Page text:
I love that it's almost Fall...the leaves changing on the trees, crisp mornings, and warm days - roasting winter squash, savoring hearty stews, and preserving the flavors of Summer.
It's also a great time of year to preserve some self-care practices and fortify yourself for the coming holiday months.
Throughout this summer, I've been diving into resources that focus on what it means to cultivate self-care practices. All of the resources stress that creating self-care habits isn't selfish and doesn't have to be time consuming or expensive.
For me personally, self-care includes getting enough time outside hiking, riding my bike, and spending time with people who matter the most to me. It also means starting each day with some meditative stretching that helps my body avoid pain from old injuries.
One of my favorite resources for learning about self-care is The Body Positive. Their Be Body Positive Model® encourages practicing Intuitive Self-care as a way to heal your relationship with food and your body. Any time you can create space to connect with your body's wisdom, healing happens on so many levels.
Cultivating a healthy, intuitive relationship with your body and food takes time, patience, and consistent practice.
By practicing intuitive self-care, you’re able to increase trust in your body which will guide your daily eating, movement, and overall life choices. You’ll learn how to listen to and honor your body’s wisdom so that you can gather tools and resources that will help you eat, move, and live with a greater connection to your body.
Intuitive self-care means taking care of yourself with kindness and compassion, in actions and in words. It means taking a stance against committing acts of violence toward your body such as dieting and excessive exercise. And it means choosing to override your critical voice anytime it aims to make you feel insignificant and unworthy.
In order to practice intuitive self-care, it's crucial that you recognize that you're the utmost authority on your body and your lived experience. There’s absolutely no one else, no matter how many degrees in medicine or nutrition they have, that can tell you how to take care of yourself.
A while back in the post about Reclaim Health, I invited you to test drive any health or nutrition recommendation you heard or read and see if it’s right for your body.
The second piece to that reflection is this.
It’s much harder to experiment with any health recommendations if you don’t already check-in with your body wisdom.
Creating intuitive self-care practices that allow you to get in tune with your body starts with acknowledging that you are a pleasure-seeking human being - we all are.
Seeking pleasure is an ancestral gift handed down through millennia to ensure that our species survives - everything from enjoying a hot fudge sundae to sex to connecting with your tribe (friends).
Being able to feel pleasure from those experiences encourages you to do them more often.
According to The Body Positive, “people who live longer, happier, and often healthier lives are pleasure-loving, pleasure-seeking, and pleasure-creating."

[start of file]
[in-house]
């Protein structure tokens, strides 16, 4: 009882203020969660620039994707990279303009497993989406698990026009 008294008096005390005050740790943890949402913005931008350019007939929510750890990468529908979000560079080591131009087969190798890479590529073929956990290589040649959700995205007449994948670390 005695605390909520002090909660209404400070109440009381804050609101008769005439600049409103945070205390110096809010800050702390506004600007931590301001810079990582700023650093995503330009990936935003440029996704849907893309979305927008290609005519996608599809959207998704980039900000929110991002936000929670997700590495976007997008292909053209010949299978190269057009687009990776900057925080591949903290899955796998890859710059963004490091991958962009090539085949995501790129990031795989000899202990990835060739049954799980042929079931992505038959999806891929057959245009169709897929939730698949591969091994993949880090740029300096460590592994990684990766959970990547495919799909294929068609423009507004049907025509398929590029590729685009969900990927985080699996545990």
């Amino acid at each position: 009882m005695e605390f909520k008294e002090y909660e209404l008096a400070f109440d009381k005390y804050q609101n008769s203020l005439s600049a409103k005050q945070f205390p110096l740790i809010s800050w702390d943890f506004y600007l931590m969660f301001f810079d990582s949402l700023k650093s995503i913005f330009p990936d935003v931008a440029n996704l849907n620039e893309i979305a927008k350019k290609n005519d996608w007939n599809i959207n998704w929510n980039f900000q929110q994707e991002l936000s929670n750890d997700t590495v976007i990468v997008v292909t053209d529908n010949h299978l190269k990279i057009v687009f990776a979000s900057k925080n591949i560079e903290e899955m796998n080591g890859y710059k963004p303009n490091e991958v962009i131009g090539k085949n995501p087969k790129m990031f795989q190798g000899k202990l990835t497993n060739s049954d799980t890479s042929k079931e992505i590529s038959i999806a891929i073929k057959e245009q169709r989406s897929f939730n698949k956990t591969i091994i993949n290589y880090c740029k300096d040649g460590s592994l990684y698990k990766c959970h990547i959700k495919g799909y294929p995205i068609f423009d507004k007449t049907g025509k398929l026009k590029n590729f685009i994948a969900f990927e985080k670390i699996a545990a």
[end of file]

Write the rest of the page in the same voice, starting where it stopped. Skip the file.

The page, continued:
Intuitive eating and empowering movement are two ways you can start adding more pleasurable self-care to your life and begin creating a healthy relationship with your body at the same time.
Intuitive eating is the exact opposite of dieting. Based on your unique sense of honor, fullness, and most importantly satisfaction, is a fundamental self-care practice. It's so basic that it's often overlooked on most self-care recommendation lists.
Participating in empowering movement on a regular basis is another fundamental self-care practice that doesn't require fancy gyms, influencers, or brand-name leggings. It can if that's your thing, but it doesn't have to.
Empowering movement is moving your body in a way that lifts you up rather than making you feel defeated. You can make it as challenging or gentle as your body needs on any given day. It goes beyond burning calories or earning your food - intentions that are harmful and distract you from getting in touch with your body's needs.
Finally, practicing intuitive self-care also asks you to be more flexible in your mindset. For example, your rational brain may tell you that having a salad for lunch or skipping breakfast is self-care (thanks to a variety of diet-wellness culture recommendations).
But if you eat that salad, notice that you're not satisfied, it's a-okay to grab a sandwich, burger, or slice of pizza and dessert to completely feel nourished from the meal.
There will be times when your rational brain and your intuitive wise brain won't agree. No problem. Just check-in, stay curious and take a mindful minute to ask yourself what you truly need in a given moment.
This simple act of pausing and getting curious will help you continue to create self-care practices no matter what else is going on in life or what influences maybe knock at your door.
For more tools on how to create self-care practices going into the holiday season, consider joining our upcoming Savor Food & Body 6-Week Online Workshop. You'll receive a ton of practical, action-packed tools, resources, professional coaching, and access to an amazing community of women who are all about cheering each other on through the Savor Food & Body journey. Find details and registration HERE.